Brisbane is also known as Brissy or Brisvegas, perhaps to ironically mock its party scene. It’s the capital city of the state of Queensland and the third most populous in Australia.
In a nutshell, the weather is nice year round, the CBD is not chaotic as in a normal big city and there are plenty of good spots to visit.
Most backpackers will tell you it’s just a dull city and not worth a visit, and if you are looking for an ongoing party scene this is definitely not the place. However there are a few bars and clubs in the CBD and the suburb where you can find thriving nightlife is Fortitude Valley where, especially on Saturday nights, there’s hard partying. Despite the mild nights out, a room can cost as little as $150 per week and depending on the time of the year it can be quite easy to get one or more jobs, making it an ideal place to top up that bank account.
Downtown Brisbane – The Highlights
Visiting Brisbane’s city centre and getting to know the town is a rather easy and fast task. The CBD is only composed of a few skyscrapers, which resemble a nano New York. Its similarities with the North American city were recently availed to shoot the new Thor movie (they still had to find American taxies to use in the movie though as they look different in Australia). The main downtown street is Queen Street, a carless mall with all the major shops including a big shopping centre – The Myer Centre Brisbane – and plenty of live music, which gives a great atmosphere to the whole street. Depending on the day of the week you can find the city markets either in King George Square or at the upper end of Queen Street. In the markets you can find local farmers’ products as well as food stalls from all over the world including a Portuguese custard tart stall selling the best tarts you can find in the southern hemisphere. There are plenty more markets happening around town on specific days of the week – find out more about the farmer’s markets here.
Just a short walk from the upper end of Queen Street sits the Botanical Gardens. It is the perfect spot for a walk by the riverside and has a good view of the Story Bridge and Kangaroo Point, which are lit up at night time. The colour of the lights on the Story Bridge always has some kind of meaning. After the terrorist attacks in France, for instance, the bridge was lit in the colours of the French flag. To find out more about what the colours of the lights on the Story Bridge represent have a look here.
One of the greatest tourist attractions is South Bank Parklands sitting on the southern margin of the Brisbane River. The place itself was built for the World Expo ‘88 and today is fully integrated in the city. Here you can find a few museums and galleries including the Gallery of Modern Art and Queensland Museum & Sciencentre. Other main attractions include a man-made beach and the Wheel of Brisbane where one can have a bird’s eye view of the city. Of course around the area there are plenty of restaurants to feed your hungry tummy.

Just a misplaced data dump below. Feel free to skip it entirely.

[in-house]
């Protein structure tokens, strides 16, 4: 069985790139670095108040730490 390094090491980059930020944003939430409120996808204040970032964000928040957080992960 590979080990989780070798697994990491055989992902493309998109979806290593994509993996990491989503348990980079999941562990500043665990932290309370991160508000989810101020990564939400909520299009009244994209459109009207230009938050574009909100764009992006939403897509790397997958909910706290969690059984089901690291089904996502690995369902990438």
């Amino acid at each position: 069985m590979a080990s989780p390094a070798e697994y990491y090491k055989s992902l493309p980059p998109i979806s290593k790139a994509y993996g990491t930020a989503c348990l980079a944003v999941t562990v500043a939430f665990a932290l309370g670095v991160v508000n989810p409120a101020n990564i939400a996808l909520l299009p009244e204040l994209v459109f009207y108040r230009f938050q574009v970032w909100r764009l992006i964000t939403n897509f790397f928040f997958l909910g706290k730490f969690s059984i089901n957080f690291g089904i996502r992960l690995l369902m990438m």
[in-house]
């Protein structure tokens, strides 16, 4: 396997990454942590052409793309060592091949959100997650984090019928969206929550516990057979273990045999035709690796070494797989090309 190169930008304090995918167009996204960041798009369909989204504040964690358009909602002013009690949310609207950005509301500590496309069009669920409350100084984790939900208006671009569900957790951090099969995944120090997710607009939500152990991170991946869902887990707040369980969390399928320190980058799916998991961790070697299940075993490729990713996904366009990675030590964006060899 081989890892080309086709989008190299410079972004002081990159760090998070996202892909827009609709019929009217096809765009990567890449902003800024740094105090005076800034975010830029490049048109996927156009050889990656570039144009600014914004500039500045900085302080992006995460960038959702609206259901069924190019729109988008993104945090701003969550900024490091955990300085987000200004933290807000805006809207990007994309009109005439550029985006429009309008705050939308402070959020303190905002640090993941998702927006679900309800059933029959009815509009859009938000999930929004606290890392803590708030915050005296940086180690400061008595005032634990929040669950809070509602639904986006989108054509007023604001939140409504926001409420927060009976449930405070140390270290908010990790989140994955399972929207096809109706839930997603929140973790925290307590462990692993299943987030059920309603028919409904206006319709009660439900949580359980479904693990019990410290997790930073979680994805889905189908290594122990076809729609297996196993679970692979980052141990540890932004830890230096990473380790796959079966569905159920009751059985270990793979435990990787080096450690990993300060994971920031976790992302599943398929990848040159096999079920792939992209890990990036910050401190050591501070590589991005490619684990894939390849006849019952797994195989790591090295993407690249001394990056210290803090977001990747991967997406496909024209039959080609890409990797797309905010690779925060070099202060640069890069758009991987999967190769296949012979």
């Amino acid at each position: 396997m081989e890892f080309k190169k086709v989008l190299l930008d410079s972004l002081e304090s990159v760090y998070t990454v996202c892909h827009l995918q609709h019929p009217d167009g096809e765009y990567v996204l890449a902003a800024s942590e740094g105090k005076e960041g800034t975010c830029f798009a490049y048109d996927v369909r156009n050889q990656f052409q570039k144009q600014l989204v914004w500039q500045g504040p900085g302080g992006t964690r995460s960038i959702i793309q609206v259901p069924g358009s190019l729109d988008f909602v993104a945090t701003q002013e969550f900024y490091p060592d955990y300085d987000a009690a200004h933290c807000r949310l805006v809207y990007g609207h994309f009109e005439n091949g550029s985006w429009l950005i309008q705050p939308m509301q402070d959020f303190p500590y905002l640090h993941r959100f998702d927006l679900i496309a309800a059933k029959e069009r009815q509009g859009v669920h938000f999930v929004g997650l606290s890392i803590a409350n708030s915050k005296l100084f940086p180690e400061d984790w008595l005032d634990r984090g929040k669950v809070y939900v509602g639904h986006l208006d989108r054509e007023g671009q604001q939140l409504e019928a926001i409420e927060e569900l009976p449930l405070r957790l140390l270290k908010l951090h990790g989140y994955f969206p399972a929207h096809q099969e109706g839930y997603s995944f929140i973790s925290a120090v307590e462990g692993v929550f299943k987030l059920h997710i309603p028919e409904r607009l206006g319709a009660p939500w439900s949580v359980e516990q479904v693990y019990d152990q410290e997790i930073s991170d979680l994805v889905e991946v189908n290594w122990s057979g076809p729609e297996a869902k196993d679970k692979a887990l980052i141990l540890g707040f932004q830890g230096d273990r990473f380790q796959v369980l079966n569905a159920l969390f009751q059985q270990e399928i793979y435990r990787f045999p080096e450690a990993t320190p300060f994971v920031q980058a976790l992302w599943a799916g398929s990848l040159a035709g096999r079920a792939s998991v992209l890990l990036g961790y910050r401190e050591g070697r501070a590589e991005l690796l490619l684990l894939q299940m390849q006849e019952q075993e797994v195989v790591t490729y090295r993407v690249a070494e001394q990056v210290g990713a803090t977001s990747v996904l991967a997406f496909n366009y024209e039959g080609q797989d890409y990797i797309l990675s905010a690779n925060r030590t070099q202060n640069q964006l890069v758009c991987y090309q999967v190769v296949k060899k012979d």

Just a quick bus ride out of the city centre takes you to the Lone Pine Koala Sanctuary. This is a place were you can come very close to koalas, even take a picture with one and get to know more about these marsupials. There are multiple other native animals and you can come really close to kangaroos and even feed them.
Brisbane has almost 450 suburbs. The city has been growing considerably for the last few years and suburbs that were once regarded as commuting towns have turned into hip and trendy spots to go for coffee or brunch.
Teneriffe and Newstead are probably two of the trendiest suburbs to go in Brisbane these days. Once industrial areas by the river, they are now beautifully revamped zones where some of the old industrial buildings were transformed into expensive and semi-luxurious apartments. The wool store apartments for instance are proof of this as well as the Gasworks complex. The industrial atmosphere is still present though and you can find local beer breweries open to the public, which make a perfect afternoon spot to hang out.Throughout the city there are multiple grassy parks fully equipped with electric barbecues. One of my favourites is New Farm park just by the Brisbane River. Bring your food and have a picnic in this chilled spot without the need to mess around with charcoal.
Feel like a lazy Saturday morning? There are plenty of outstanding places in Brisbane to have a delicious breakfast. The suburb Paddington , for example, becomes filled with people looking for the best brunches on weekends. If you are fed up with city life and need a quick break just head to Nudgee Beach. Check when the tide is out and stroll on the wet sand for hours. The city seems far away from this beach although it’s less than a half hour drive from the city centre. Check out the pelicans fishing or if you are into it, bring your own rod and catch some fish yourself.
To get a panoramic view of Brisbane, head to Mount Coot-tha, the highest peak in Brisbane at less than 300m. Aboriginals used to head to this mountain to collect honey, hence the name, which is an indigenous term for the product. Here you can get a good perspective of the city, check out the skyscrapers from a distance and see how the city spreads around the river’s curves. The summit is reachable by car and there are buses stopping there too. If you feel like walking in the bush there are trails that take you to the top.
One of the greatest perks about Brisbane is its location making it a perfect base to travel from. There are multiple destinations you can go within a two-hour drive (grey area in map) – the Gold Coast, Sunshine Coast and even Byron Bay. Here is a list of my favourite getaways around Brisbane:
North of Brisbane
- Buderim Falls
- Sunshine Coast
- Mount Glorious
South of Brisbane
- Wyaralong Dam
- Gold Coast
- Springbrook National Park
- Minyon Falls
- Byron Bay